Disappeared Deer- a short story by Laurie Fraser

Disappeared Deer 

for International Women’s Day,

lest we forget the missing and murdered indigenous people in Canada.

When Wolf howls at Moon, it is said that all Disappeared Deer hear their names. He howls each name, and they know he is looking for them; they know they are not forgotten. Their mothers and fathers hear their own anguish when Wolf howls. Wind joins in then, wailing and moaning around trees and dens, calling out their names with Wolf: “Ada, Ruth, Cheyenne, Alissa, Rhonda, Azraya, Edna, Marilyn, Cheryl, Delaine, Beatrice, Gladys…”

When Councillor Wolf howls the names of Disappeared Deer, most animals in Bangan Forest stop to listen. It is respect for missing deer, but it is respect for Wolf as well. Strong, black… and always alone, Councillor Wolf is their protector.

The Deer Clan is experiencing a heartbreaking crisis: deer, usually females, are disappearing. It’s been going on for years.  disappeared deer

The Council of Seven have met, of course, many times about Disappeared Deer. Experts have been brought in, studies studied. Theories abound, most of them involving foul play, humans and poachers. Councillor Eagle can’t let go of the UFO angle and he is harshly judged for his alien theory, but to be fair, Eagle does fly awfully high, sometimes quite close to Sun, and occasionally he reports seeing things that the residents of Bangan Forest can hardly believe.

At Council, evidence has come to light that supports the tricking theory. Daanis Deer was only an adolescent when she told her friends that a human had offered her a job dancing in Town. Her father had forced her to dance from a young age, so it was natural for her to think of herself as a dancer. Daanis was especially pretty with little white freckles on her nose. Males admired her gorgeous legs and long supple neck.

“She said his name was Mr. Human,” Daanis’s friend reported to Council. “He told her that he owned some dance clubs and vegetarian restaurants. Daanis said he was really nice to her, like a boyfriend. He gave her a whole box of sugar.”

Another missing deer named Nindaanis had told her family that she was going to visit some friends in Next Town, but she had never arrived. No one knew what happened to Nindaanis.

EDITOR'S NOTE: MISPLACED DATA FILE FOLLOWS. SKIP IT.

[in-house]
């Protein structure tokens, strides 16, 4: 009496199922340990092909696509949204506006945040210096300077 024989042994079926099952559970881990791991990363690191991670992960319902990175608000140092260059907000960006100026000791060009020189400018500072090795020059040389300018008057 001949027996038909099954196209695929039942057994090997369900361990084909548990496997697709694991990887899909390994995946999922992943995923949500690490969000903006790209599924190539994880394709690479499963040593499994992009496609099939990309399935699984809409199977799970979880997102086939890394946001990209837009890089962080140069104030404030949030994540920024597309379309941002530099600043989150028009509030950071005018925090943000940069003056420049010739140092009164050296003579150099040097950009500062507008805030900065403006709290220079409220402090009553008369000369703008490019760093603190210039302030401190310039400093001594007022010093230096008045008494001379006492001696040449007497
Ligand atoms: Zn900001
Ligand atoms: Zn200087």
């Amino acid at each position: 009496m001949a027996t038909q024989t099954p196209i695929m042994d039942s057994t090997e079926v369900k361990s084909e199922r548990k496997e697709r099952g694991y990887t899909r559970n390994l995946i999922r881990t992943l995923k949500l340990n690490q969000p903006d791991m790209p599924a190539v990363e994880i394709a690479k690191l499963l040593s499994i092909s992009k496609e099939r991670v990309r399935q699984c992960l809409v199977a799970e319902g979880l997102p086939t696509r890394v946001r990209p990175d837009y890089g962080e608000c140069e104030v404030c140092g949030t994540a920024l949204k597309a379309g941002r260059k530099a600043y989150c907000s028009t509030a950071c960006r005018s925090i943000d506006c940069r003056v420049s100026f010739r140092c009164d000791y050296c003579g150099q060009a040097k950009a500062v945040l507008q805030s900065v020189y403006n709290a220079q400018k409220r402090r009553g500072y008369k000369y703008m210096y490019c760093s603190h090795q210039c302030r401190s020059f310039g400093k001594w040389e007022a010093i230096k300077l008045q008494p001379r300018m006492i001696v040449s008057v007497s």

“It’s a long journey between towns,” Wise Beaver pointed out. “Anything can happen out there. Land between towns is not protected like Bangan; travel isn’t safe for deer.”

“They’ve probably been shot by human hunters,” said Councillor Turtle. He was concerned with truth and it was he who would be the one to speak the most difficult words. “They may be in freezers and on dinner plates all over the country.”

“Daanis talked about dancing opportunities in far off places like Greenland and Japan and Las Vegas. She was quite excited about that,” said her friend.

“Japan has plenty of their own deer,” said Eagle, who had been there.

“Mr. Human said Daanis was especially beautiful. They don’t have deer that look like her in Japan.”

“You see?” said Wolf. “It’s a type of trap. If one deer didn’t come home, we could imagine she is settled in a new home. However, it’s not one deer- it’s dozens now. How could so many disappear without a word, without a message sent home to their families? Obviously, they are not working at jobs or travelling to exciting destinations.”

The Forest Boys were asked to come before The Council of Seven and advise. The Forest Boys are a loosely organized group of minor criminals operating in Bangan Forest. They’re mostly involved in sugar smuggling. Membership includes elk, raccoons, coyotes, weasels and badgers.

It was Fat Badger who spoke. “We are aware of humans contacting deer and offering jobs or gifts of sugar. That happens in Outer Meadow usually, or in the ditch on this side of Danger Road. Sometimes deer want the sugar so much that they go off with the humans. We don’t know where they go. We try to convince them to stay because we want them eating our sugar, not town sugar… but they tell us it’s free in Town.”

“How can sugar be free?” asked Wolf.

“I know, that’s what we say, but they’ve made new friends. They’ve been promised.”

Ever since hearing Fat Badger’s testimony, Wolf pretty much lives in that ditch. All day he watches for new friends with promises and job offers that are too good to be true. He watches for fake new boyfriends who are too generous to be true. He watches for young deer who are uncertain of their path, who are especially beautiful with white freckles on their noses. He watches for hunters with guns and camouflage hats and refrigerated trucks.